Melania Trump Worked in the United States Before She Had a Work Visa: Report
A new report claims that Donald Trump's wife, Melania Trump modeled in the United States before she had a work visa and illegally earned over $20,000
Republican presidential nominee Donald Trump has put illegal immigration issues at the forefront of his campaign. But a new report claims that his wife, Melania Trump, worked in the United States before she had obtained a work visa and allegedly illegally earned over $20,000.
According to the Associated Press, Melania was paid $20,056 over seven weeks for 10 modeling jobs in the United States in 1996 while she was on a B1/B2 visitor visa. The news outlet cites detailed accounting ledgers, contracts and related documents from 20 years ago in their reporting.
The B1/B2 visitor visa allowed Melania to stay in the U.S. to look for work, but not to perform paid work in the country.
Melania, through immigration attorney Michael J. Wildes, released a statement on Oct. 5 confirming she came to the United States from Slovenia on August 27, 1996 and pursued a B-1/B-2 visitor visa. However, Wildes also said that Trump didn’t obtain her work visa until nearly two months later.
“Shortly, therefore, on October 18, 1996, the U.S. Embassy in Slovenia issued Mr. Trump her first H1-B visa, a category which authorizes employment as a model in the United States. Mrs. Trump was thereafter consistently issued H1-B visas, five in total, between October 1996 and 2001, at which point she became a lawful permanent resident, or ‘green card’ holder,” Wildes wrote.
Documents provided to the AP, however, indicate that Melania was paid for work between Sept. 10 and Oct. 15 — therefore making the income earned outside of the bounds of her visa.
A Trump campaign spokesperson did not respond to PEOPLE’s request for comment.
Wildes did issue a statement to the AP after reviewing their source material — which they said included ledgers, accounting documents and a management agreement signed by Melania from Metropolitan International Management.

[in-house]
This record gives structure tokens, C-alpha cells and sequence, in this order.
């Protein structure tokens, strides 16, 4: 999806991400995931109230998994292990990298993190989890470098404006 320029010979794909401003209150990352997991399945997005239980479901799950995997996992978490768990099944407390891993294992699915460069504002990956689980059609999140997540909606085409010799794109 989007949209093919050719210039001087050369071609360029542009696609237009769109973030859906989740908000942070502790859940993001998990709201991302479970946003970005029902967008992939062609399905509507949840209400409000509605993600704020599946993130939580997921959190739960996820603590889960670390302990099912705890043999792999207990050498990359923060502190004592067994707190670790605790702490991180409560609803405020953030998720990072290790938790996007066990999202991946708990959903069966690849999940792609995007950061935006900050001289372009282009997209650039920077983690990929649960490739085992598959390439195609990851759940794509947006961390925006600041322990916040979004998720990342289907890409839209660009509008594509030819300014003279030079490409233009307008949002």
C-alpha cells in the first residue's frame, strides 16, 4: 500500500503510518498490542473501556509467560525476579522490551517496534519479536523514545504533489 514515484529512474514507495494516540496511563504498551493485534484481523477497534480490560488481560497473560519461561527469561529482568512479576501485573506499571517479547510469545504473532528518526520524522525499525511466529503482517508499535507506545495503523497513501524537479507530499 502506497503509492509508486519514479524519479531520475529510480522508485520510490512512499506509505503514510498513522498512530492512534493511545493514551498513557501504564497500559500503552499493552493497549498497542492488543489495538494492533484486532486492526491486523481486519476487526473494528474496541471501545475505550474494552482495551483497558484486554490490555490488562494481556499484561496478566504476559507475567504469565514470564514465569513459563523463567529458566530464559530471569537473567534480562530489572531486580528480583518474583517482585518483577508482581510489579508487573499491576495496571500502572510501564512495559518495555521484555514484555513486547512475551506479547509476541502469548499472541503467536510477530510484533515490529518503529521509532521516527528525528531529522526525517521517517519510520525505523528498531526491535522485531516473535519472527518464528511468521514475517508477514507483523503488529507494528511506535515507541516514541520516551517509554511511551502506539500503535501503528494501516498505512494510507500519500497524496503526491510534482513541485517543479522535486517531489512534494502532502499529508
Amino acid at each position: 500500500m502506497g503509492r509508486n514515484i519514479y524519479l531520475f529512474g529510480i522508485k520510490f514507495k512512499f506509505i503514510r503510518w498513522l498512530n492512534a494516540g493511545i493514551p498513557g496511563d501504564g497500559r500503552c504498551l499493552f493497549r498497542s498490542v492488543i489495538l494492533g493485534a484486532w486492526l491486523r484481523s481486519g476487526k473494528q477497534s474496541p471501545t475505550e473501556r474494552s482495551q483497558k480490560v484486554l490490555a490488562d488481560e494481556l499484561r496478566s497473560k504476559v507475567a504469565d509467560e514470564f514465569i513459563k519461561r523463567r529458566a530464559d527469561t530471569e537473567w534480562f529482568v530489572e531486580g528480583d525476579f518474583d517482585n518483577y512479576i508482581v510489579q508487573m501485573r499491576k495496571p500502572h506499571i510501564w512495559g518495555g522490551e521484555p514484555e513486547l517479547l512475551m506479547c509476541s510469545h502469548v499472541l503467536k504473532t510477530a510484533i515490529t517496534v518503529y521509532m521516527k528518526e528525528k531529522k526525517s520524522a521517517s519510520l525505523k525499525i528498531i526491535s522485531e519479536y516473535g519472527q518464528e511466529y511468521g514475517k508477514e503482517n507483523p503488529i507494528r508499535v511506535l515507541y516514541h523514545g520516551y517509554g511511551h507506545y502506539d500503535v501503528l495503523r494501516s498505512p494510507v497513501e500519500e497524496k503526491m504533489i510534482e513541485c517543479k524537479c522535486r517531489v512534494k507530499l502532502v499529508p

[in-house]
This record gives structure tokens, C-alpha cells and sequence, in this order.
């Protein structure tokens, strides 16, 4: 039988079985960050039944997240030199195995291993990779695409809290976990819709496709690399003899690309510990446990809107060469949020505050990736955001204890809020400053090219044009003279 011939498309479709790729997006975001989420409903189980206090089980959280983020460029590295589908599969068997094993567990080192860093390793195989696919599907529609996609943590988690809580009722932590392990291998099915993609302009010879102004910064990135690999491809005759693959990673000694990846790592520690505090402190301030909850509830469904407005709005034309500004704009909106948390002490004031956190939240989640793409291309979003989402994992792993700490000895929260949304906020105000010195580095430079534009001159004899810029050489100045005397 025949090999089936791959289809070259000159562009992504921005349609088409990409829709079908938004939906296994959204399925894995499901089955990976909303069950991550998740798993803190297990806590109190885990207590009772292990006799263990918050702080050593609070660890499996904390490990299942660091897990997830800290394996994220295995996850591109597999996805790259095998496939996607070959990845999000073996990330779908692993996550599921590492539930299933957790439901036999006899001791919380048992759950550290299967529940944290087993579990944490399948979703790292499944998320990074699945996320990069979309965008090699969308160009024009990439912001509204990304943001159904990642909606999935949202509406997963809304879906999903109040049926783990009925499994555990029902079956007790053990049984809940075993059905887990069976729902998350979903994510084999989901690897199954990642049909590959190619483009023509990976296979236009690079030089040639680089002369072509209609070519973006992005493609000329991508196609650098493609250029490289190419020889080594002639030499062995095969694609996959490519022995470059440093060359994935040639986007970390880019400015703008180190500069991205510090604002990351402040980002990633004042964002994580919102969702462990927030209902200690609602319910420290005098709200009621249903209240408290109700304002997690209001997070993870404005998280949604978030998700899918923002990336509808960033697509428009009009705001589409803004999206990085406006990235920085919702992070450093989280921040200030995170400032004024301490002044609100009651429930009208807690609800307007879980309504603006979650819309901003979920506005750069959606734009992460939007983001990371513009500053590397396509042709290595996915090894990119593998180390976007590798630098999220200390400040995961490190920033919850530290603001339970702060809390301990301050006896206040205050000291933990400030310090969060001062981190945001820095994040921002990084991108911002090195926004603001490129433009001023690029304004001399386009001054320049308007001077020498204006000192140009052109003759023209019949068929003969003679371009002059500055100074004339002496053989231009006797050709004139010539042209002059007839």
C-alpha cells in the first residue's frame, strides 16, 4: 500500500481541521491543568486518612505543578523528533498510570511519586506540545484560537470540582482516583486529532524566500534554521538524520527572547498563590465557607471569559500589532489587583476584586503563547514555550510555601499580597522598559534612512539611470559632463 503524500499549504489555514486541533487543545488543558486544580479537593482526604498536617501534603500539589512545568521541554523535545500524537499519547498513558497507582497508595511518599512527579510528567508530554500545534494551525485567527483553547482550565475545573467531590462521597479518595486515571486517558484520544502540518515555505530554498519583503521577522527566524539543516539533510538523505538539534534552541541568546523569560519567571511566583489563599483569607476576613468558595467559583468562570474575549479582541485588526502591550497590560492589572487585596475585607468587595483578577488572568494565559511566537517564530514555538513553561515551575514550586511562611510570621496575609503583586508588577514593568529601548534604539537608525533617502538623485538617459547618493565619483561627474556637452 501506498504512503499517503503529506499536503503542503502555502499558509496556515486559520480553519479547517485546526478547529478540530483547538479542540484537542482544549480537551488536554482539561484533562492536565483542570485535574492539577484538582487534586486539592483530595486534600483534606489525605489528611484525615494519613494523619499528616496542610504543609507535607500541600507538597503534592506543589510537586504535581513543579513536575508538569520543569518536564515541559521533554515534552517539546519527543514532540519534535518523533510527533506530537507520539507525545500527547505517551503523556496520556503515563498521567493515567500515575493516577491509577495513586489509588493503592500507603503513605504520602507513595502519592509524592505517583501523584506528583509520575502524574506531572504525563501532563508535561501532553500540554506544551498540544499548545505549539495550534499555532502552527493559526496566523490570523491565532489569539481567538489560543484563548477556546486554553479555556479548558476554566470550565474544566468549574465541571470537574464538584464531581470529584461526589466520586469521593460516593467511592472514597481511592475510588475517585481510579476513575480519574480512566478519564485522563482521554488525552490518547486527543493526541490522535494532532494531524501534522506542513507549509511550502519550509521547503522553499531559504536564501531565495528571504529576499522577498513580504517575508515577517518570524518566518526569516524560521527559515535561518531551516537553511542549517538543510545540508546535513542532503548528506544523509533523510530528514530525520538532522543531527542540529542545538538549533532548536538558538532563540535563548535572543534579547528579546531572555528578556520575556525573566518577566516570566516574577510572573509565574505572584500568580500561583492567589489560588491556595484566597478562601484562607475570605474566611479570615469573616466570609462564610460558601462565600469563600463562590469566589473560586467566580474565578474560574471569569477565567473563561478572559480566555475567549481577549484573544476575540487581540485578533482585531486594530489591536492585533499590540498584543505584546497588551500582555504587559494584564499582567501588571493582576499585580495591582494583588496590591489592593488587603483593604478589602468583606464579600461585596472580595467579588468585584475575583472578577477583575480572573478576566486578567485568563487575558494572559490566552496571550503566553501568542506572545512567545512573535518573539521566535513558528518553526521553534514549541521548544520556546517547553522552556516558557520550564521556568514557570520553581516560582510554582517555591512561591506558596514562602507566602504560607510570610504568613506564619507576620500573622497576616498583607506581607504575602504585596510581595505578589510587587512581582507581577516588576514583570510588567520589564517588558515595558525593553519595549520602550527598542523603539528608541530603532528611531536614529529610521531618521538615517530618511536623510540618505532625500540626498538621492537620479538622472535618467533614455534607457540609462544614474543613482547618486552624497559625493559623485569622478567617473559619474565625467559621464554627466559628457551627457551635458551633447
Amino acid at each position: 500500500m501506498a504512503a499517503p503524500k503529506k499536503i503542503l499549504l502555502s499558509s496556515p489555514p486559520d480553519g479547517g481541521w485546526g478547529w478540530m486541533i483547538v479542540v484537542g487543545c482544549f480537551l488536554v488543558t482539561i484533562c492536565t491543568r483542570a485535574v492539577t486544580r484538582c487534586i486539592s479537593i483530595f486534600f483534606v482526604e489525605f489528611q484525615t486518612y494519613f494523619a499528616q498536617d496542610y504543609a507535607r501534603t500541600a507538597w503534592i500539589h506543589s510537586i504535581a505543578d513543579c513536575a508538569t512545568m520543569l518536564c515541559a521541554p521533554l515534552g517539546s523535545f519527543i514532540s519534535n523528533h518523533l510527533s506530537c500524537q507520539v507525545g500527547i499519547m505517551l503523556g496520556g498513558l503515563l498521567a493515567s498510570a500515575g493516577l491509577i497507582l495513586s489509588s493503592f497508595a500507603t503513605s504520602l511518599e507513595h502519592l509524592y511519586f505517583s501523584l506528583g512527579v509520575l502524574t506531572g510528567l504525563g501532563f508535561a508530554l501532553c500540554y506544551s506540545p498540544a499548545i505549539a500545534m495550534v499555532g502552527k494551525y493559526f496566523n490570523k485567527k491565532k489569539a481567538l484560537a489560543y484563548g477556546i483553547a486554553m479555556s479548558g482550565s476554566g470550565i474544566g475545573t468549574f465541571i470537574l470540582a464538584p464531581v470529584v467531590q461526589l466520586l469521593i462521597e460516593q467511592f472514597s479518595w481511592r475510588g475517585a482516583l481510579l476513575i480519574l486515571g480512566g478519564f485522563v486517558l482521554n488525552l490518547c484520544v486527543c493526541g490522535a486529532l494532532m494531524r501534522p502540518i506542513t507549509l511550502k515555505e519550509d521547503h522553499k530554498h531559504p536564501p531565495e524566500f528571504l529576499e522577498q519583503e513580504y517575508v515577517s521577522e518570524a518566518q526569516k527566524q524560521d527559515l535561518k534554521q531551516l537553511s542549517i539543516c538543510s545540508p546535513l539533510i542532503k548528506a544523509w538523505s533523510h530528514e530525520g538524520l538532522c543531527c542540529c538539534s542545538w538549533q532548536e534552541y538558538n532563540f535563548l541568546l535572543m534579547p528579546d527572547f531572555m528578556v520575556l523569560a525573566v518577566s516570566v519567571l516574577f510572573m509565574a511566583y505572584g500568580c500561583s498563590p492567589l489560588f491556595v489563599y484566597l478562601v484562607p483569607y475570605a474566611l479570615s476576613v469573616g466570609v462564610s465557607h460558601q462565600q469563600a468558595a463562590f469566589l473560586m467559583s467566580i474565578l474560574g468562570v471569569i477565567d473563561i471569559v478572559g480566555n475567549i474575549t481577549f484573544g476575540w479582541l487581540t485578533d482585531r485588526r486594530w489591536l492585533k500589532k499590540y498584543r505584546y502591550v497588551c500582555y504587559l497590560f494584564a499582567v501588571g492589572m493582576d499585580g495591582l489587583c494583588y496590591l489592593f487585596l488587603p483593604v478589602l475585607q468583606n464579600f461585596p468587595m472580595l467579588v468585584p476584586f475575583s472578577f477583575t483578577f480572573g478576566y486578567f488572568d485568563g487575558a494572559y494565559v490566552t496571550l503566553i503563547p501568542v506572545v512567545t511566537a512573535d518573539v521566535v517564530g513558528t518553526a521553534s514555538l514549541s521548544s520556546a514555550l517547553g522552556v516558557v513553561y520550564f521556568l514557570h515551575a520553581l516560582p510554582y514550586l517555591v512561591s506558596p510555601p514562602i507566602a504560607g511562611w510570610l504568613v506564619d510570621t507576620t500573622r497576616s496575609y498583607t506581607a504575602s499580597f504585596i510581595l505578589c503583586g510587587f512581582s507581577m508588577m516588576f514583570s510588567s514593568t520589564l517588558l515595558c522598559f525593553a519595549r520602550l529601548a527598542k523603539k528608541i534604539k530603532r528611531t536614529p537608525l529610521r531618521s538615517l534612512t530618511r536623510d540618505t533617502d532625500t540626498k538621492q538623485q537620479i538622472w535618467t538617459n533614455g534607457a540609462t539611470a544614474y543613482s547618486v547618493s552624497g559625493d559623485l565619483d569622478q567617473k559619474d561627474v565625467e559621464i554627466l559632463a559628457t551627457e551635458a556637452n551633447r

He told the AP that “these documents, which have not been verified, do not reflect our records including corresponding passport stamps.” The AP said he did not elaborate or answer additional questions asking for clarification.
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This isn’t the first time Melania’s immigration status has been questioned during the bitter presidential race.
In August, she responded to reports questioning the legality of her immigration.
“Let me set the record straight: I have at all times been in full compliance with the immigration laws of this country. Period,” she said in a statement on Twitter. “Any allegation to the contrary is simply untrue. In July 2006, I proudly became a U.S. citizen. Over the past 20 years, I have been fortunate to live, work and raise a family in this great nation and I share my husband’s love for our country.”The potential first lady has refused to make her immigration papers public, despite a Freedom of Information Act request filed by the Democratic Coalition Against Trump.
On Thursday, she talked about her decision to come to the United States while giving a speech for her husband.
“As a young entrepreneur, I wanted to follow my dream to a place where freedom and opportunity were in abundance. So of course, I came here,” Melania said. “Living and working in America was a true blessing — but I wanted something more. I wanted to be an American.”